Category Archives: Lebanon

Collapse of Lebanon’s Second Republic

From Beirut 2020: Diary of the Collapse, by Charif Majdalani (Other Press, 2021), Kindle pp. xii-xiv (preface to the English-language edition, which provides very helpful context for the diary entries, which I will refrain from excerpting):

But the main issue was that the war chiefs–turned–political leaders seized control of the government and public sector, in concert with the generals of the Syrian occupying forces, and together they developed a system of governance that was entirely based on clientelistic mafia practices. They took advantage of the huge public works program for the reconstruction of the country, and of the bountiful financial manna this generated, to shamelessly enrich themselves and to entrench corruption as a system of government and a way of life, with the culpable consent of a powerful caste of arrogant bankers. Nevertheless, this was the beginning of thirty years of renewed opulence, euphoria, creativity, and vitality, when the population shamefully closed their eyes to the actions of this noxious political class.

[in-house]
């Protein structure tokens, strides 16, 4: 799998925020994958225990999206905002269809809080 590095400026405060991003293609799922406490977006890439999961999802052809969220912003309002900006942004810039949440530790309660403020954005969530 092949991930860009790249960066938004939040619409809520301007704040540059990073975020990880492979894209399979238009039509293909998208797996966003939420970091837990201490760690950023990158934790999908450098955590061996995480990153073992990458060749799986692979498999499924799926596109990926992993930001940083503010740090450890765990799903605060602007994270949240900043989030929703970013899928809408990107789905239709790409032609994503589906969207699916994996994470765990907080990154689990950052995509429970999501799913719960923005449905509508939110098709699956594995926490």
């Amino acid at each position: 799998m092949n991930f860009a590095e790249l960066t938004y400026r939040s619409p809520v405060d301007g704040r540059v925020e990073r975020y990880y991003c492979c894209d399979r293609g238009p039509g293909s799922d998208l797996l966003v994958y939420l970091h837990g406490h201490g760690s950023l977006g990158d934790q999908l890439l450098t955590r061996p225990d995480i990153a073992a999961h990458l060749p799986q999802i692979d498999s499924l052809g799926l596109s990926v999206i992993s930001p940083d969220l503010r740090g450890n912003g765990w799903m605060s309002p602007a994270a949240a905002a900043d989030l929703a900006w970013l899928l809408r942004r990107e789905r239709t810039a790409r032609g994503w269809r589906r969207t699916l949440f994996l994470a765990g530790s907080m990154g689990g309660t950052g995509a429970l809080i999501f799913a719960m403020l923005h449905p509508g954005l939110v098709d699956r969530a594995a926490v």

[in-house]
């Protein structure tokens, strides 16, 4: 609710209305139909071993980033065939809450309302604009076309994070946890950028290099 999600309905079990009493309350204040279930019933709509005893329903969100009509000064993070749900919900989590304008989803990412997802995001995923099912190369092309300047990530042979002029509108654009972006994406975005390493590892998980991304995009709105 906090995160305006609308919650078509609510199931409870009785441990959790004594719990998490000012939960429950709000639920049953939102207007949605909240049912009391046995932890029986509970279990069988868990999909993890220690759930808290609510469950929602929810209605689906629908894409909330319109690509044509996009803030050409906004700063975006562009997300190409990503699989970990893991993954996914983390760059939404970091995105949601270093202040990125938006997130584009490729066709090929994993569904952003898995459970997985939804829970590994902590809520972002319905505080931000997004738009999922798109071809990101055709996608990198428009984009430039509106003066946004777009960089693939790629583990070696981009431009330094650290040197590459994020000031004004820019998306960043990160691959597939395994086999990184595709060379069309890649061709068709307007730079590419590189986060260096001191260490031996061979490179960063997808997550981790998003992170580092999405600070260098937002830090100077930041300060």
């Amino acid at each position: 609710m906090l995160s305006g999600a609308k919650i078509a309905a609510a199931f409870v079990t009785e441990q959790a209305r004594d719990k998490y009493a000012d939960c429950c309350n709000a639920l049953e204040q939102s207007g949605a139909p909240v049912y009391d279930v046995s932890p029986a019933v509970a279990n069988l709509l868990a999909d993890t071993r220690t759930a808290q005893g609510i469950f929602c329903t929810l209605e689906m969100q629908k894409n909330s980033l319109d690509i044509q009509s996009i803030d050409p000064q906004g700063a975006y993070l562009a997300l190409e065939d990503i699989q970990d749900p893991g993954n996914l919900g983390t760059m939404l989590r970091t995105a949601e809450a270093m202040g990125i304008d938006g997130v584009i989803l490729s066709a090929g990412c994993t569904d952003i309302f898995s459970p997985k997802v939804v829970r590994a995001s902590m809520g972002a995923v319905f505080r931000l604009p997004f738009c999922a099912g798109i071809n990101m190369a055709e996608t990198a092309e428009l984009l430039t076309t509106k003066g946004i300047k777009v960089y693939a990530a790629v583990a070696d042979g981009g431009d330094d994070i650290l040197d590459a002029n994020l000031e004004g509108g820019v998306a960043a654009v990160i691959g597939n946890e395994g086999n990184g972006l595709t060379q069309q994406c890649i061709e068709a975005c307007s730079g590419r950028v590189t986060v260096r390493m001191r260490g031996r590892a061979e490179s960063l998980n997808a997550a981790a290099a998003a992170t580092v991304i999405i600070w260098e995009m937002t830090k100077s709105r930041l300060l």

In 2005, the Sunni prime minister Rafic Hariri, the only politician who was not a former war chief and who showed himself to be extremely hostile to the Syrian control of the country, was assassinated by the Syrians with the help of Hezbollah. This sparked a huge insurrection, which forced the Syrians to withdraw. Those previously banished (Michel Aoun) or who were political prisoners (Samir Geagea) returned. But former allies of Syria, such as Berri, Jumblatt, and the Hezbollah chiefs, managed to stay in power. New alliances sprang up between them and those who had returned, which led to the persistence of the same clientelism and corruption in political practices as under the occupation. This finally brought about the collapse of the country in 2020—a disaster which the present diary documents from day to day.